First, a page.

Greek Gambling Reform Coming to a Dead End [...]
Quebec’s Move against Foreign Gambling Sites Sparks Protests
- February 17, 2016 By Oliver Young -
In November 2015 the Quebec provincial government announced its plans to block unlicensed online gambling operators that are offering their services and products to Canadian people. However, the move sparked protests from the critics who see it as a censorship of the Internet.
Earlier today, the same subject came under fire from the Consumers Union that has reportedly sent a letter to the government calling for urgency around Bill 74 that seeks to make amendments to the Consumer Protection Act. The local publication in Quebec Silver Times reports on the issue.
Critics believe that the reason why the provincial government in Quebec is highly motivated to ban offshore online gambling operators is because it wants to protect its own gambling site Espacejeux from competition. They also add that this has less to do with protecting players; instead the government wants to protect its own underperforming site.
Despite the fact that the gambling revenue of Espacejeux rose to about 30% over two years, people in Quebec seem to favor foreign gambling operators more. This is partially because the gambling monopoly holds a 20% market share.
The local publication supports the opinions of the critics and asks where the emergency is. The article reads with the move the local government wants to protect the incomes of Loto-Québec whose revenue is falling due to the competition from illegal gambling sites. And this obviously undermines the venue in Quebec.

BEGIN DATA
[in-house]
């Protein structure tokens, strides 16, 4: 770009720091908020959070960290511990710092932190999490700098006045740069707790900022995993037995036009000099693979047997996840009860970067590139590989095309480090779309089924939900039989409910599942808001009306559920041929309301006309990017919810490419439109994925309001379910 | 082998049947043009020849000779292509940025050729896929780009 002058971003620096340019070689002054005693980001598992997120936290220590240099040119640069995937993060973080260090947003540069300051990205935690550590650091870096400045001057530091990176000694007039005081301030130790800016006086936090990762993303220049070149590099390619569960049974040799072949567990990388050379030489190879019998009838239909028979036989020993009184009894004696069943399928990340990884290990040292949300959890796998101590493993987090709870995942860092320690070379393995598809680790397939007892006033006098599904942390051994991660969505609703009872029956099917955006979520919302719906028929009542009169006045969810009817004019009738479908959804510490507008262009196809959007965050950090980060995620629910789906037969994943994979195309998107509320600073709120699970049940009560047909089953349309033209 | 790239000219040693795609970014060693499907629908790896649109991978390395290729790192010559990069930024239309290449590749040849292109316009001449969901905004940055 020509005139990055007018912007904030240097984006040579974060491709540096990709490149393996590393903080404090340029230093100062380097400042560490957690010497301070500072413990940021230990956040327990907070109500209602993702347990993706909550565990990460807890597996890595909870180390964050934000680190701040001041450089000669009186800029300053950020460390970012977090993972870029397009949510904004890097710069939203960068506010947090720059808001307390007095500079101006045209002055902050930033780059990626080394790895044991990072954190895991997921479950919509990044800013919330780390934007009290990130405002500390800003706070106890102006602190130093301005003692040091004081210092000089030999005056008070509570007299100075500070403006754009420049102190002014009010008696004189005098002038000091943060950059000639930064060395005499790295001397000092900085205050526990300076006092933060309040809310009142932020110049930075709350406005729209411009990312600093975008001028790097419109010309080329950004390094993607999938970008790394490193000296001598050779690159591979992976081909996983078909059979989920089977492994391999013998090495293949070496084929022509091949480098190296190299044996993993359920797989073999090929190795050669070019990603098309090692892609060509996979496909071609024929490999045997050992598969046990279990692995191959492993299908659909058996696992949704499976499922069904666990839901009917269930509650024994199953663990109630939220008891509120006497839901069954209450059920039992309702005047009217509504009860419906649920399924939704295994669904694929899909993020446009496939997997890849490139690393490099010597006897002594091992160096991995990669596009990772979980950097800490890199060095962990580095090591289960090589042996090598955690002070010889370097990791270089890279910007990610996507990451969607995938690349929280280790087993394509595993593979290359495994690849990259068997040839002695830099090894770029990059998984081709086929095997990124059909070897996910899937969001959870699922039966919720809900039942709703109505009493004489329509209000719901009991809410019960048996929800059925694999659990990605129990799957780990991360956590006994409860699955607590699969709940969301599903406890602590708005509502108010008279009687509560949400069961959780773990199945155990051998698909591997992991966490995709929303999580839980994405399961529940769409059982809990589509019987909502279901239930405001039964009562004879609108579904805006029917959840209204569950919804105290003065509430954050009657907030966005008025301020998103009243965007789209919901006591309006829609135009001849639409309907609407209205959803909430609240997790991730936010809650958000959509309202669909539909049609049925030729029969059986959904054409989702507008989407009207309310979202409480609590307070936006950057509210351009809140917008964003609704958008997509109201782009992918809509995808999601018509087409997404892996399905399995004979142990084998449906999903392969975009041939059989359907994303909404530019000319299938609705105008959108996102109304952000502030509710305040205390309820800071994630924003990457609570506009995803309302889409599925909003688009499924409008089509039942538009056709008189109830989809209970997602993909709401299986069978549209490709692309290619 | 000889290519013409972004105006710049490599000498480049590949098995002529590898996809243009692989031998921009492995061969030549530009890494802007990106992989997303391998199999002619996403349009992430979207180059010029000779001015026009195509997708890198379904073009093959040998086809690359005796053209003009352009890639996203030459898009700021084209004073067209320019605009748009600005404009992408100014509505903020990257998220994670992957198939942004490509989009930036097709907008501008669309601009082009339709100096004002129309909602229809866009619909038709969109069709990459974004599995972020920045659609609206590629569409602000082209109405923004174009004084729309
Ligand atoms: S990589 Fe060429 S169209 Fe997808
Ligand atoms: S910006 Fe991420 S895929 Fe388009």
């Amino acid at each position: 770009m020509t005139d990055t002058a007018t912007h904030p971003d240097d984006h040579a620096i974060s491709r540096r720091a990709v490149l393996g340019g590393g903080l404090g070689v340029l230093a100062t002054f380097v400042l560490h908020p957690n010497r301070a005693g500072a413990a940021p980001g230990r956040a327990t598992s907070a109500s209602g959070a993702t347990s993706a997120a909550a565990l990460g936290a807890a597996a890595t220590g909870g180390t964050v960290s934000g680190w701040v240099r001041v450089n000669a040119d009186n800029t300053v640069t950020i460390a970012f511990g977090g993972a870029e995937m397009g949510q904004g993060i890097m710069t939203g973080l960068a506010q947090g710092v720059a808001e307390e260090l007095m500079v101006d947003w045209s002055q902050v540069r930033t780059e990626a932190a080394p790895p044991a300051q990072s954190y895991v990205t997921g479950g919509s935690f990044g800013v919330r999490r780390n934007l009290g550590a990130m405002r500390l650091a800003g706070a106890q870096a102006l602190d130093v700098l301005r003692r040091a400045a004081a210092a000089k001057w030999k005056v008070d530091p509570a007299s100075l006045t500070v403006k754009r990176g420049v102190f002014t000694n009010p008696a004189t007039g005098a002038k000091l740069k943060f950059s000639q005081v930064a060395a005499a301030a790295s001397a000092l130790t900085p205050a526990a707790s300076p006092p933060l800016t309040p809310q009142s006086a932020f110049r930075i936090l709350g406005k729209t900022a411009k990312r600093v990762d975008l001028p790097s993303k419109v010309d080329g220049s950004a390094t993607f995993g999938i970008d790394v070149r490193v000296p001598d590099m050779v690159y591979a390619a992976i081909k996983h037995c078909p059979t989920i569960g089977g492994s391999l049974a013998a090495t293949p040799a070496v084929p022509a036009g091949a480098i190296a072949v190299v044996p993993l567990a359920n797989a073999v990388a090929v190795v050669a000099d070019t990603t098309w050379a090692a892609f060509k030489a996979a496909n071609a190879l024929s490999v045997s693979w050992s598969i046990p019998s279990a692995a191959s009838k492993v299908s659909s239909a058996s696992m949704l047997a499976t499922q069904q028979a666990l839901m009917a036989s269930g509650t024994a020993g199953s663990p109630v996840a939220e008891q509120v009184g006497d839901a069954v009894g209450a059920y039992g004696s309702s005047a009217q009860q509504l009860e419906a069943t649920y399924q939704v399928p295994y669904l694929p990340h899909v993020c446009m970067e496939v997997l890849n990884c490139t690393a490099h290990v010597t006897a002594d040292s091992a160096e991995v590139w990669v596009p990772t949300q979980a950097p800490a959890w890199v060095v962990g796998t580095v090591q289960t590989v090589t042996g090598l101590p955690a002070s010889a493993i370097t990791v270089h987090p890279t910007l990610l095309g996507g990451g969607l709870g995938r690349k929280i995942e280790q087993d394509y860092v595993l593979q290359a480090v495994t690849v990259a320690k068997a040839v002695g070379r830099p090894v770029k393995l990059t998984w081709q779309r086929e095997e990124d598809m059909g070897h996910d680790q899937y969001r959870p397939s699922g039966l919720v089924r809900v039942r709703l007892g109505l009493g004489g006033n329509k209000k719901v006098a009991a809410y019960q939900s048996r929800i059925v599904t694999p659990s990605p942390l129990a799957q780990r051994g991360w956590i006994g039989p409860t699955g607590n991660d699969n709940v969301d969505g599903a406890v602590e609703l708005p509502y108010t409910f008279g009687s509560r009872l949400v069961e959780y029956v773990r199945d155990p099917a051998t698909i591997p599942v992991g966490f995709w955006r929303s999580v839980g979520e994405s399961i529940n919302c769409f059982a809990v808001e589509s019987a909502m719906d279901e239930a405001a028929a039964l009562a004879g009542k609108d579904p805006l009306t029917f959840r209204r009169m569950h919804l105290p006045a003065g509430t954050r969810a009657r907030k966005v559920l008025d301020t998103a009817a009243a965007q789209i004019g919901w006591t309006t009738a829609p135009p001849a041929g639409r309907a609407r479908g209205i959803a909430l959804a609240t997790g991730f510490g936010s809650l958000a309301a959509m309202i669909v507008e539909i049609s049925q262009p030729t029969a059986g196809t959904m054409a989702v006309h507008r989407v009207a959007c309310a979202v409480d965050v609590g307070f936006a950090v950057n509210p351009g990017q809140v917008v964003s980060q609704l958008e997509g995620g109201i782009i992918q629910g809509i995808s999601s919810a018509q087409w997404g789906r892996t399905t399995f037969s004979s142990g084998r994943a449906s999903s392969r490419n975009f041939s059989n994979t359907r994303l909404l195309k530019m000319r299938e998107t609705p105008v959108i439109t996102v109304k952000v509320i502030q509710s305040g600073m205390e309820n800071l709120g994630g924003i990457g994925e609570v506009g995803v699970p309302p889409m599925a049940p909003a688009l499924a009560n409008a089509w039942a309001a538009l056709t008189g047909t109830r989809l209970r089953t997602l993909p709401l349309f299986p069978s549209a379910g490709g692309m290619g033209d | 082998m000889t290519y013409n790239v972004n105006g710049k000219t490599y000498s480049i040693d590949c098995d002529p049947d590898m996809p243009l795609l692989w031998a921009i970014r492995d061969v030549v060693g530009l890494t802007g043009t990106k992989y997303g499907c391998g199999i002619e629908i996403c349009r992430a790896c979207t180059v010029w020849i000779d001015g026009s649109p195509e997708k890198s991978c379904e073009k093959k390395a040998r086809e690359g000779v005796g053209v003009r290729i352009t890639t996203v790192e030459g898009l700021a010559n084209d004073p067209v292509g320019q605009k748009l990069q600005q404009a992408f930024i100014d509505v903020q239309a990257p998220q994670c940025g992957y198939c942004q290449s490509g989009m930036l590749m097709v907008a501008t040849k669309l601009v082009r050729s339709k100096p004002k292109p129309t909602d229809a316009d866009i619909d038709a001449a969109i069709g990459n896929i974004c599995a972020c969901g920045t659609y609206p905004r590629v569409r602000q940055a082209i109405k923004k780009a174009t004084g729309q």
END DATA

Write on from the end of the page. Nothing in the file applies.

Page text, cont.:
The opinion of law professor Michael Geist, who teaches in the University of Ottawa, is also quoted by the publication. Geist has said many times that the path the local government is taking will likely set dangerous precedents when it starts to interfere with the web.
Sections of the omnibus Bill 74 are also flagged, in particular, the ones that make provision for Loto-Québec to sign partnerships with several private operators offering their gaming content via the entire Espacejeux platform. Players that want to visit such sites must first register on Espacejeux and then access the games.
Are Offshore Gambling Websites Indeed Illegal?
This question was also tackled by the publication. Silver Times says that according to the Criminal Code of Canada only provinces are allowed to establish and run online gambling websites, but the law is not clear when it comes to the online gambling activities of foreign operators. Therefore, a legislation that addresses this issue is required.
The developments on the subject are at the peak of the Quebec’s initiative which started two years ago when a government group began exploring ways to address the online gambling subject in the state. In addition, the telecommunications industry expressed their worries about the idea to institute ISP blocking referring to the national Telecommunications Act, Article 36, which reads that the industry is forbidden to interfere or influence the content on the Internet.